If you’ve never heard of it, Aleppo Soap is a type of soap made in Aleppo, Syria. The recipe is THOUSANDS of years old, and there are references to this type of soap being made in early Antiquity. It is also made of ingredients that are difficult to get hold of outside of the Middle East, but now, thanks to the interwebs, we can buy them online!
There are two main ingredients to Aleppo Soap: Olive Oil, and Laurel Berry Oil. Laurel Berry Oil (Lauris Nobilis) is a dark green oil with an odd, piney scent, but it’s been scientifically proven as a natural antifungal and antimicrobial agent. Not like, someone wrote an article about it on a blog, but peer-reviewed journals have published scientific research on it. It’s awesome. It’s also hard to find.
If you’re looking for it, do NOT buy Laurel Berry Essential Oil (very different stuff), or Laurel Leaf Oil. But you can buy the right stuff online, just keep in mind it’s from a rarer plant, so it will be more expensive than other soap oils.
As for the olive oil, you can use any kind of oil, but a great idea for soap making is Pomace Oil, which is the kind of oil made from the olive skins. It’s a lower grade oil than what you’d cook with, and therefore much cheaper, and saponifies much better than an Extra Virgin Oilve Oil, so is ideal for soap.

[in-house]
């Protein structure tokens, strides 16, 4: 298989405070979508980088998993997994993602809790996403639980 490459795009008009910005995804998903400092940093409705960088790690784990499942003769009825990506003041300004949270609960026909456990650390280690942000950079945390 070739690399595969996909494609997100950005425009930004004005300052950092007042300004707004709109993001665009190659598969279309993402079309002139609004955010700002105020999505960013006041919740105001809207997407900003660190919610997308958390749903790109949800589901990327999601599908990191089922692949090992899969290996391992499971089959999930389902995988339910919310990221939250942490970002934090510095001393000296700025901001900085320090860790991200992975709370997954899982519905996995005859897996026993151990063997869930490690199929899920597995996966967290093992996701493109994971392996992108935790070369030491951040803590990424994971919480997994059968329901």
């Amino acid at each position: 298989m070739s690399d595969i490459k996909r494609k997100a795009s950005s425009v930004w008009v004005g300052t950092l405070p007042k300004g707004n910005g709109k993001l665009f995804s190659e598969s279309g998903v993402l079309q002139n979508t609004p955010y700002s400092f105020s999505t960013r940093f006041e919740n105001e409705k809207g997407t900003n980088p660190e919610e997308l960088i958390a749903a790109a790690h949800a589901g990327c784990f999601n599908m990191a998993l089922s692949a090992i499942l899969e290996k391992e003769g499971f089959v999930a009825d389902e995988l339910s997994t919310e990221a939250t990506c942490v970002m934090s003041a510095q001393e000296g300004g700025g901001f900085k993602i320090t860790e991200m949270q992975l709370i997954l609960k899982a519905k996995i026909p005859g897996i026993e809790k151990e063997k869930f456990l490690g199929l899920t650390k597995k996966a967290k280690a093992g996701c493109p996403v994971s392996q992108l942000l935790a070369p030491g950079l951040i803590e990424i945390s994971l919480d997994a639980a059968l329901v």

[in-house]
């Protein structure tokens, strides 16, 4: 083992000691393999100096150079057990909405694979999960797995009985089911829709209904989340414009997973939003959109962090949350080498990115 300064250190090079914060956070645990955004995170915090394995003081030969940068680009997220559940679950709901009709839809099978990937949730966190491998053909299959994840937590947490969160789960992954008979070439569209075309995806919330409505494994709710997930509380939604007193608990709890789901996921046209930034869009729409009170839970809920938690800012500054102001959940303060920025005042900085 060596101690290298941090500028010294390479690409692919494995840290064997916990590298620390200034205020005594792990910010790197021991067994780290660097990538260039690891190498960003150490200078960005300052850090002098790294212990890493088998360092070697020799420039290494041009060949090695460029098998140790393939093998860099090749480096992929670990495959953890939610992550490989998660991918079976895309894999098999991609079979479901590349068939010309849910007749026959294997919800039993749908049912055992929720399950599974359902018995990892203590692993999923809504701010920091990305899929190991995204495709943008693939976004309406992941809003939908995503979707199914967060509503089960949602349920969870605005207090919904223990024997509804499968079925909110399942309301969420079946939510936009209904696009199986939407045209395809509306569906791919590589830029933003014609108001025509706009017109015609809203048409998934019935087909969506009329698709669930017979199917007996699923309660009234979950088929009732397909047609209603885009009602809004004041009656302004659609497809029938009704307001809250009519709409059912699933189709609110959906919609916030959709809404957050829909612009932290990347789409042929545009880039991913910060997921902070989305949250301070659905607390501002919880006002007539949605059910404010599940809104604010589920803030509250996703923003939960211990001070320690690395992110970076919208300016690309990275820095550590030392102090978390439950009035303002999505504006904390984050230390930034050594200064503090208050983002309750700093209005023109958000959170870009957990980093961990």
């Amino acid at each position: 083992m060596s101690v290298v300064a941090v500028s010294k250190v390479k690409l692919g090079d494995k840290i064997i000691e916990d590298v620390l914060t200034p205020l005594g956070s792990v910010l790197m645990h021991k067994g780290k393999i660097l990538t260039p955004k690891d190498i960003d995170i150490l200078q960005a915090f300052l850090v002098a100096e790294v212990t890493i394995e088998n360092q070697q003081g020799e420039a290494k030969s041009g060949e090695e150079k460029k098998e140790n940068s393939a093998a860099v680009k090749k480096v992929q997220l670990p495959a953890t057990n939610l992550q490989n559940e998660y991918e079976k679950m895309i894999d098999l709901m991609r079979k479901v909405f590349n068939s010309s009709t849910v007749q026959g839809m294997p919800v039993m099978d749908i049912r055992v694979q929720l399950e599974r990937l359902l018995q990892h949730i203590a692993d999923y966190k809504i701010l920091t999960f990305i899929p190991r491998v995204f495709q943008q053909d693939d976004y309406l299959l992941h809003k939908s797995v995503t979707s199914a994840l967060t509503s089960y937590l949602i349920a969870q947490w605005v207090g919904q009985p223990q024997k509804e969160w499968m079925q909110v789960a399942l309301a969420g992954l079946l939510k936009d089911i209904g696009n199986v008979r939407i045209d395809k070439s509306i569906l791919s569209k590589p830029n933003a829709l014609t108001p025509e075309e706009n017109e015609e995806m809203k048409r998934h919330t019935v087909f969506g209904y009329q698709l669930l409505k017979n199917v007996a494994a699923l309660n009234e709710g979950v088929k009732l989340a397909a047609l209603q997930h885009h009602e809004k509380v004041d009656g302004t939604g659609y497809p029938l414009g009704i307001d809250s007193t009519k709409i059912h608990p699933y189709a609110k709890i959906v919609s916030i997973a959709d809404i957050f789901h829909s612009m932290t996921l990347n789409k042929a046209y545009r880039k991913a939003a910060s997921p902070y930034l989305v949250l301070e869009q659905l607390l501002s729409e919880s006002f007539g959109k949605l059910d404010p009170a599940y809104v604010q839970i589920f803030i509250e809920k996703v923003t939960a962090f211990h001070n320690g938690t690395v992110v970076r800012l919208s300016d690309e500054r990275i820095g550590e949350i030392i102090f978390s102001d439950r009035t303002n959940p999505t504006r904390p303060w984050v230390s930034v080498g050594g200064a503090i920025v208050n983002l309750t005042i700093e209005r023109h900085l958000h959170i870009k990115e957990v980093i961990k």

The recipe you make will depend somewhat on the amount of Laurel Oil you have, and what percentage you want to use. 10% would likely be the minimum, but you can go as high as 30%. To figure out exact quantities, you can use this fabulous Soap Lye Calculator, which will calculate how much of each oil, water, and lye you will need once you type in the amount of soap you want, and the percentages you want of each oil.
If you haven’t already read my soap tutorial with safety stuff and disclaimers, read it here.
Step 1: Mix Water and Lye
As mentioned before, this causes a huge exothermic reaction, so make sure you use cold water, and don’t inhale the fumes. The water will get very hot, and the mixture releases caustic fumes. Don’t get it on you, and don’t breathe it in. Stir it gently until it cools.
Step 2: Mix Oils, and Heat
Step 3: Mix
Pour the Lye into the Oils, and stir, watching the awesomeness that is saponification! Continue stirring the mixture until it cools to the point of “trace”. That is, when you can drip some of the mixture on top, and it sits on the surface, rather than just mixing right back in.
Step 4: Pour into Molds
With a recipe this big, you either need a very large mold, or lots and lots of little ones. For this one I’m using a large pan so I can cut it into bars. Let it sit for at least 24 hours, then unmold and cut to size.
Step 5: Cure
The soap is still somewhat alkaline and will need to cure for at least a month. However, because of the high Olive Oil content, Aleppo soap cures between 4-6 months, during which time the outside turns a dark brown, while retaining a vibrant green on the inside. Very cool.